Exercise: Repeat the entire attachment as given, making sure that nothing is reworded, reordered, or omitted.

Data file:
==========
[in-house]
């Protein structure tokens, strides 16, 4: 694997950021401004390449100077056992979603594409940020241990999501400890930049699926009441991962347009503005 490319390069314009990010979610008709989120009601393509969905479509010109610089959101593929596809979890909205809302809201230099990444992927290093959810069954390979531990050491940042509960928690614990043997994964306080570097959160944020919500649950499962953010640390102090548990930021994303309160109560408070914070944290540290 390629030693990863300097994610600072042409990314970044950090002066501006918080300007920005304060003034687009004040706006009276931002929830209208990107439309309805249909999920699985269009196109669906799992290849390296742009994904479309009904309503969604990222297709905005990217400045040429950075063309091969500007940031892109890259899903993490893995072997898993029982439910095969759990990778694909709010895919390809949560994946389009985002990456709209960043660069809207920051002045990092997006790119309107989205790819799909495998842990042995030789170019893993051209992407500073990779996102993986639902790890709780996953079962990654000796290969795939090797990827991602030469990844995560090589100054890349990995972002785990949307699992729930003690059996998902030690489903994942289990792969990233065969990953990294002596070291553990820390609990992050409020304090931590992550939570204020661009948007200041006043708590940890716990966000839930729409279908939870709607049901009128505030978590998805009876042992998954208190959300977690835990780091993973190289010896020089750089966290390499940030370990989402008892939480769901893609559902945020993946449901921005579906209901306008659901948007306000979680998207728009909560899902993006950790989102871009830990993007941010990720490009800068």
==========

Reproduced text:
[in-house]
């Protein structure tokens, strides 16, 4: 694997950021401004390449100077056992979603594409940020241990999501400890930049699926009441991962347009503005 490319390069314009990010979610008709989120009601393509969905479509010109610089959101593929596809979890909205809302809201230099990444992927290093959810069954390979531990050491940042509960928690614990043997994964306080570097959160944020919500649950499962953010640390102090548990930021994303309160109560408070914070944290540290 390629030693990863300097994610600072042409990314970044950090002066501006918080300007920005304060003034687009004040706006009276931002929830209208990107439309309805249909999920699985269009196109669906799992290849390296742009994904479309009904309503969604990222297709905005990217400045040429950075063309091969500007940031892109890259899903993490893995072997898993029982439910095969759990990778694909709010895919390809949560994946389009985002990456709209960043660069809207920051002045990092997006790119309107989205790819799909495998842990042995030789170019893993051209992407500073990779996102993986639902790890709780996953079962990654000796290969795939090797990827991602030469990844995560090589100054890349990995972002785990949307699992729930003690059996998902030690489903994942289990792969990233065969990953990294002596070291553990820390609990992050409020304090931590992550939570204020661009948007200041006043708590940890716990966000839930729409279908939870709607049901009128505030978590998805009876042992998954208190959300977690835990780091993973190289010896020089750089966290390499940030370990989402008892939480769901893609559902945020993946449901921005579906209901306008659901948007306000979680998207728009909560899902993006950790989102871009830990993007941010990720490009800068």